Today marks two weeks of my internship at PayrollHero. To celebrate my two-week-erversary, I went out to do a little survey. The aim was to understand what systems businesses have set up to manage scheduling, measure attendance and calculate payrolls.
The Costa Coffee crew.
I surveyed 10 cafés in the Central Business District in Singapore to find out how they schedule workers in their outlets. Some of the outlets I visited were Cedele, Starbucks, Joe & Dough and Costa Coffee. They all had similar systems set up to schedule workers, with a few interesting anomalies:
- With the exception of one cafe, everyone uses the punch card system or a regular excel sheet for workers to clock in and clock out. The exception in question has software set up to monitor attendance.
- Scheduling is done on a weekly basis. The worst case scenario is when a worker notifies the admin that he or she can’t show up just a few hours before the shift begins.
- Usually, the outlet manager calls another outlet to find a substitute. In the case of one cafe, Whatsapp groups are used to coordinate and find substitutes. Most outlet managers believe that the best way to reach someone is to call them. Texting or emailing is not a common communication channel.
- The HR admin in every outlet takes around 2 to 3 days to calculate payrolls.
With that simple survey, it was evident that cafés in Singapore use conventional ways to schedule shifts. While workers rarely drop shifts, outlet managers need to be on standby to call nearby outlets for substitutes immediately.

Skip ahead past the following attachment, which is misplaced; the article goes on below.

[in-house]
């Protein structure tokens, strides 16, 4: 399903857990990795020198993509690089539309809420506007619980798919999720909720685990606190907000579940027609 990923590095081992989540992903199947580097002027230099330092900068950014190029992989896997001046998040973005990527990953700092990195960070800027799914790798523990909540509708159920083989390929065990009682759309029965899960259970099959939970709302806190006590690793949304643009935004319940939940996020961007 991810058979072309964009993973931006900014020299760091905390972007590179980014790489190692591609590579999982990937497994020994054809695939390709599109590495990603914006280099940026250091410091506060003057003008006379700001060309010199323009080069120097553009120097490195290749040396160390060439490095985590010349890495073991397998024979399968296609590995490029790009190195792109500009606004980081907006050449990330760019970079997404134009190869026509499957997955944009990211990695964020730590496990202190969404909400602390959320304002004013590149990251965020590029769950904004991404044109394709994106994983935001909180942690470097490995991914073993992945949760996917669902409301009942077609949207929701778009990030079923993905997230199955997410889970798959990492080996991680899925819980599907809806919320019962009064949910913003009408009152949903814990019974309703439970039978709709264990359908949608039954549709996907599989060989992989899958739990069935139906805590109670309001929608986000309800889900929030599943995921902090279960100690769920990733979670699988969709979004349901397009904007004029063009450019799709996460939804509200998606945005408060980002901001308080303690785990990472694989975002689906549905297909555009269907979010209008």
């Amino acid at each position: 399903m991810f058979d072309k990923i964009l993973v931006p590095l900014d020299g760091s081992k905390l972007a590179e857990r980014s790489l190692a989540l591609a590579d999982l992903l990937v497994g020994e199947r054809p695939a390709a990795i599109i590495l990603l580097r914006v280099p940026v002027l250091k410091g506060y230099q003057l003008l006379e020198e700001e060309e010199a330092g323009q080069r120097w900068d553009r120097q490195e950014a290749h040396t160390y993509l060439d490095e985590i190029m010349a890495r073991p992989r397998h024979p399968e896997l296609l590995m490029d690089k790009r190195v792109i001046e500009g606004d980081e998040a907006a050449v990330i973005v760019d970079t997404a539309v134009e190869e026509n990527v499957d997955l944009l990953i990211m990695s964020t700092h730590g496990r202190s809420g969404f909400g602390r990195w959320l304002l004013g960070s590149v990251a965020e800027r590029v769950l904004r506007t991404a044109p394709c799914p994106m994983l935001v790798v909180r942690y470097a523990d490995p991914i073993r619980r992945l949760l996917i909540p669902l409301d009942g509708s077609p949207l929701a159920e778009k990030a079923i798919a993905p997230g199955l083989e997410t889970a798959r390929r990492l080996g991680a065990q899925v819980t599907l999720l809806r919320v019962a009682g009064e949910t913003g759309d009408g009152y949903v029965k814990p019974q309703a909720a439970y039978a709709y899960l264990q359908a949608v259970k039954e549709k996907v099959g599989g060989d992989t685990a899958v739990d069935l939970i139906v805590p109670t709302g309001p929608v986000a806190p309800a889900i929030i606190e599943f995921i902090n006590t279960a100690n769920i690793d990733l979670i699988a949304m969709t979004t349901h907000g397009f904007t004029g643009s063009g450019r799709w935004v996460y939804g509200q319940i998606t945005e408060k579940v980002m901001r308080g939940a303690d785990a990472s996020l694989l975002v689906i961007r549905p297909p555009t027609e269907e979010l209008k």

Using Data Analytics to Improve Productivity
When the weather is bad, or there is an MRT breakdown, the situation is worse because all outlets in the same region are affected equally. While an outlet manager is calling multiple outlets for substitutes, customers are walking in and waiting for service before walking out, disappointed and unhappy. That directly affects the bottom line. Managers should be able to access an online database and use data analytics to see which outlet is on top of things in real time in order to call that outlet directly and ask for a substitute.
The top priority for every outlet manager is to make sure the day runs smoothly. It becomes much harder when the manager is not equipped with the right data to plan ahead of time. In a country like Singapore that has high internet penetration rates and high cell phone penetration rates, installing an application that stores this data in the cloud is easy and inevitable. If managers had access to this data, it would also be a way to motivate workers to be regular in order to move higher up in the rankings among outlets.
The systems put in place for measuring hours worked per employee in order to calculate payrolls should also be revamped. It should not take a manager 2 or 3 days to calculate payrolls when she has a million other things to look after. What’s more, the hassle of buddy punching, human errors and shifts in multiple locations add to complications for the manager. More errors equal higher costs. Higher costs equal lower profits. The bottom line is affected by inefficiencies that can be wiped out by a one-time change in the basic infrastructure.
Finally, the idea behind having an app that does all of the above is predicated on increasing productivity: be it that of your rank and file workers or your manager. Higher productivity leads to a better workplace environment and happier people, which further leads to higher productivity. That is a virtuous cycle, if ever I saw one. In effect: optimizing work productivity with happiness.
Now, where have I heard that before…